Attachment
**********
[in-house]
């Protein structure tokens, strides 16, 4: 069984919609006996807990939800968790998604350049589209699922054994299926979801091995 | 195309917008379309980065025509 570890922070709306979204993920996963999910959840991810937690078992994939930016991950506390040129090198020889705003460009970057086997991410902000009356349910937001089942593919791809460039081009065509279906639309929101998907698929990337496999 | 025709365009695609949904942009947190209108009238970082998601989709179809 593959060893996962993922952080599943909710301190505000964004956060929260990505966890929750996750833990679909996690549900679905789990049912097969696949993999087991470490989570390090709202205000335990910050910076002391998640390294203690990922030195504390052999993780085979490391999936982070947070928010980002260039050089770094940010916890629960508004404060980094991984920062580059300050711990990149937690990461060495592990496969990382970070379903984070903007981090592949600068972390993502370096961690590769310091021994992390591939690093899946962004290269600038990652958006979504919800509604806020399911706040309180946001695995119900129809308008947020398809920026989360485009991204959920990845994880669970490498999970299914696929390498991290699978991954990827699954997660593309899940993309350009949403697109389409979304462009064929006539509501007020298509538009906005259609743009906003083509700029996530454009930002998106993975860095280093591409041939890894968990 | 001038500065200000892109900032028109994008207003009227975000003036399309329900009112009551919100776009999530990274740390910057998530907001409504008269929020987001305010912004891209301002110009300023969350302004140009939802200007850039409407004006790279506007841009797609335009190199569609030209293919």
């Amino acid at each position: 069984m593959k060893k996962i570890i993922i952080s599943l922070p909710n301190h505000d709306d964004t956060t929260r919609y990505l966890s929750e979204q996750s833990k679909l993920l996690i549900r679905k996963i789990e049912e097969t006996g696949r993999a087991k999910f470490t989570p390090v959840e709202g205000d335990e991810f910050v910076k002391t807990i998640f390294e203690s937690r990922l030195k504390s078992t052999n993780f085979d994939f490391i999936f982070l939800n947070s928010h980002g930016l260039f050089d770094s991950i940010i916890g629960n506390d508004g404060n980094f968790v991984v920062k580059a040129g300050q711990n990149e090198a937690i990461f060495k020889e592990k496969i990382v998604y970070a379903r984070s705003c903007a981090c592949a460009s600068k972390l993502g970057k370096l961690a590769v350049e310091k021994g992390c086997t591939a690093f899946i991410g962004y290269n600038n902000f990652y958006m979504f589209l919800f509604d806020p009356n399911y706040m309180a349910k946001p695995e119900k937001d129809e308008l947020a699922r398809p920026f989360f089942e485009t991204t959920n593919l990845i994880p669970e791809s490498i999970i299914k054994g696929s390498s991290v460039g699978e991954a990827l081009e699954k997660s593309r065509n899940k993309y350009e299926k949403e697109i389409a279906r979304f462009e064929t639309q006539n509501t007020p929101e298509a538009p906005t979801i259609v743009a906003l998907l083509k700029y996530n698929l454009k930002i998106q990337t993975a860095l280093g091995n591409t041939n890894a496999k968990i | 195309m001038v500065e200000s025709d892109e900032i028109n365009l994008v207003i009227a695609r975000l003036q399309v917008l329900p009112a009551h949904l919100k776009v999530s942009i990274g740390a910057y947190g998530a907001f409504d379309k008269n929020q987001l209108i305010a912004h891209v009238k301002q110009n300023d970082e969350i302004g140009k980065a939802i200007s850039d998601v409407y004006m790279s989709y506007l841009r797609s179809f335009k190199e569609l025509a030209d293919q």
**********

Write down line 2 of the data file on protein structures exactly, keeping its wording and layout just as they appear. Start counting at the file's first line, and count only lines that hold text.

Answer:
């Protein structure tokens, strides 16, 4: 069984919609006996807990939800968790998604350049589209699922054994299926979801091995 | 195309917008379309980065025509 570890922070709306979204993920996963999910959840991810937690078992994939930016991950506390040129090198020889705003460009970057086997991410902000009356349910937001089942593919791809460039081009065509279906639309929101998907698929990337496999 | 025709365009695609949904942009947190209108009238970082998601989709179809 593959060893996962993922952080599943909710301190505000964004956060929260990505966890929750996750833990679909996690549900679905789990049912097969696949993999087991470490989570390090709202205000335990910050910076002391998640390294203690990922030195504390052999993780085979490391999936982070947070928010980002260039050089770094940010916890629960508004404060980094991984920062580059300050711990990149937690990461060495592990496969990382970070379903984070903007981090592949600068972390993502370096961690590769310091021994992390591939690093899946962004290269600038990652958006979504919800509604806020399911706040309180946001695995119900129809308008947020398809920026989360485009991204959920990845994880669970490498999970299914696929390498991290699978991954990827699954997660593309899940993309350009949403697109389409979304462009064929006539509501007020298509538009906005259609743009906003083509700029996530454009930002998106993975860095280093591409041939890894968990 | 001038500065200000892109900032028109994008207003009227975000003036399309329900009112009551919100776009999530990274740390910057998530907001409504008269929020987001305010912004891209301002110009300023969350302004140009939802200007850039409407004006790279506007841009797609335009190199569609030209293919």